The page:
Rare rock structures could offer a glimpse into possible life on ancient Mars

Rare rock structures could offer a glimpse into possible life on ancient Mars

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It’s impossible to know what Mars looked like billions of years ago, but a daring dig by a robotic explorer is giving astronomers a peek into the past.

NASA’s Perseverance rover celebrated 1,000 days on the Red Planet. Percy completed his investigation of an ancient river delta that fed a Martian surface feature called Jezero Crater.

By studying and taking rock samples Since landing in February 2021, the rover has helped scientists piece together a timeline of when a shallow lake filled the crater.

Now, the rover continues its quest to find signs of past life on the Red Planet. A new discovery on Earth could give scientists an idea of ​​what fossils might look like if they were on Mars.

Once upon a time on a planet

Giant stromatolites in Puna de Atacama represent the oldest fossil evidence of life on our planet, according to new research.  - Brian Hynek

Giant stromatolites in Puna de Atacama represent the oldest fossil evidence of life on our planet, according to new research. – Brian Hynek

A once-hidden lagoon system on Puna de Atacama, an arid plateau in northwestern Argentina, provides a rare window into what ecosystems on early Earth looked like billions of years ago.

Within the lakes are living fossils called giant stromatolites, or layered rocks formed from algae and minerals such as gypsum and rock salt.

The inhospitable environment of the high-salinity plains is often compared to Mars. But since the Red Planet was likely covered in lakes and perhaps oceans billions of years ago, Mars may have once been more like Earth.

“If we’re going to find any kind of fossils on Mars, this is our best guess as to what they are, because they’re the oldest in the Earth’s rock record,” said Brian Hynek, a professor in the Department of Earth Sciences. Geological Sciences at the University of Colorado Boulder.

Other worlds

Saturn’s moon Enceladus has long intrigued astronomers as an oceanic world in our solar system that might support life.

Plumes of ice grains and water vapor rise from cracks in its thick icy crust, indicating a salty ocean beneath its surface. Now, a new analysis of data collected by NASA’s Cassini mission has revealed hydrogen cyanide, a molecule that plays a key role in the processes that give rise to life.

Furthermore, the research team found evidence that the moon contains a chemical energy source driven by organic compounds.

The presence of water, energy, and the essential elements for life together suggests that Enceladus may be the best place to look for life beyond Earth.

Discoveries

This Bavarian sword has been found in all its sparkling splendor, despite spending thousands of years in the dirt.  - Bavarian State Office for Monument Conservation

This Bavarian sword has been found in all its sparkling splendor, despite spending thousands of years in the dirt. – Bavarian State Office for Monument Conservation

Some of the most exciting art and archaeology The year’s discoveries were unconventional and unexpected.

Historical investigators have identified the man carrying a bundle of sticks on the cover of Led Zeppelin’s 1971 album known as “Led Zeppelin IV.”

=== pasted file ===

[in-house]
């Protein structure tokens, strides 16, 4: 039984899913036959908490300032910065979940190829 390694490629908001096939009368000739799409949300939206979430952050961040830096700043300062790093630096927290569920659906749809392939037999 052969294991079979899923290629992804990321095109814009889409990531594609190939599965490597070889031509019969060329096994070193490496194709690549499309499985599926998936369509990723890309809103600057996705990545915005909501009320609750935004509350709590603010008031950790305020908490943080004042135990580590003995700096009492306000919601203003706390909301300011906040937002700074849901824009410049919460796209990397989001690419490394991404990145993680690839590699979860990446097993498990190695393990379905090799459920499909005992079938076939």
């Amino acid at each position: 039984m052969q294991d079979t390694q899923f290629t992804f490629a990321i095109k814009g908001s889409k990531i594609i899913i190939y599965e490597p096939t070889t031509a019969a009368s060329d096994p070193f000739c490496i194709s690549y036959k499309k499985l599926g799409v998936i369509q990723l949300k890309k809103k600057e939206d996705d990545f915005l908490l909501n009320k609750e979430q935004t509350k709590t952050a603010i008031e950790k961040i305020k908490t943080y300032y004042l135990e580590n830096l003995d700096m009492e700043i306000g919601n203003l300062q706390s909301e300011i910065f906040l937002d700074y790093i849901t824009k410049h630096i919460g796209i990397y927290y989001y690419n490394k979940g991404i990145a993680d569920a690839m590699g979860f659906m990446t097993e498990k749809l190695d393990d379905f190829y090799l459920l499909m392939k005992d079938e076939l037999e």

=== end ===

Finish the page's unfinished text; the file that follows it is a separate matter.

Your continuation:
Researchers have unearthed the oldest known European shoe and discovered a still-shining Bronze Age sword.

Nearly 400-year-old murals appeared from behind the kitchen wall, while a hidden entrance was found inside the Great Pyramid of Giza.

we are Family

People who tend to wake up early may owe some credit to Neanderthals, according to new research.

Neanderthals evolved while living in high latitude regions of Europe and Asia for hundreds of thousands of years. Over time, our extinct relatives likely became better adapted to seasonal changes in daylight than early modern humans who lived near the equator in Africa.

This genetic legacy may have been passed down when humans migrated across the world and encountered Neanderthals. It is just one of many Neanderthal genes that have been traced from ancient DNA and discovered in contemporary human populations.

About the universe

New details shine in James Webb Space Telescope image of supernova remnant Cassiopeia A. - NASA/ESA/CSA/STScI

New details shine in James Webb Space Telescope image of supernova remnant Cassiopeia A. – NASA/ESA/CSA/STScI

A new image taken by the James Webb Space Telescope has allowed astronomers to take a closer, more detailed look inside the remains of an exploded star.

It’s the second time researchers have used Webb to observe Cassiopeia A, a glowing supernova remnant in our galaxy.

Some of the newly observed features include ghostly light echoes, which appear to be the offspring of a massive cosmic cloud.

Separately, a team of researchers observed a fast, mysterious, recurring radio burst from space that has a never-before-seen property: The phenomenon has a frequency that sounds like a celestial gliding whistle.

Curiosity

Settle in and embark on a journey with these extraordinary reads:

– Engineers are trying to solve a computer glitch in the 46-year-old Voyager 1 spacecraft, which stopped transmitting science data as it explored the outer edges of our solar system 15 billion miles away.

– A massive, well-preserved skull of a prehistoric sea monster has been found on a beach in southern England, and will be detailed in a documentary presented by legendary naturalist Sir David Attenborough.

Scientists have discovered an unusual phenomenon that keeps the glaciers in the Himalayas cold despite rising global temperatures.

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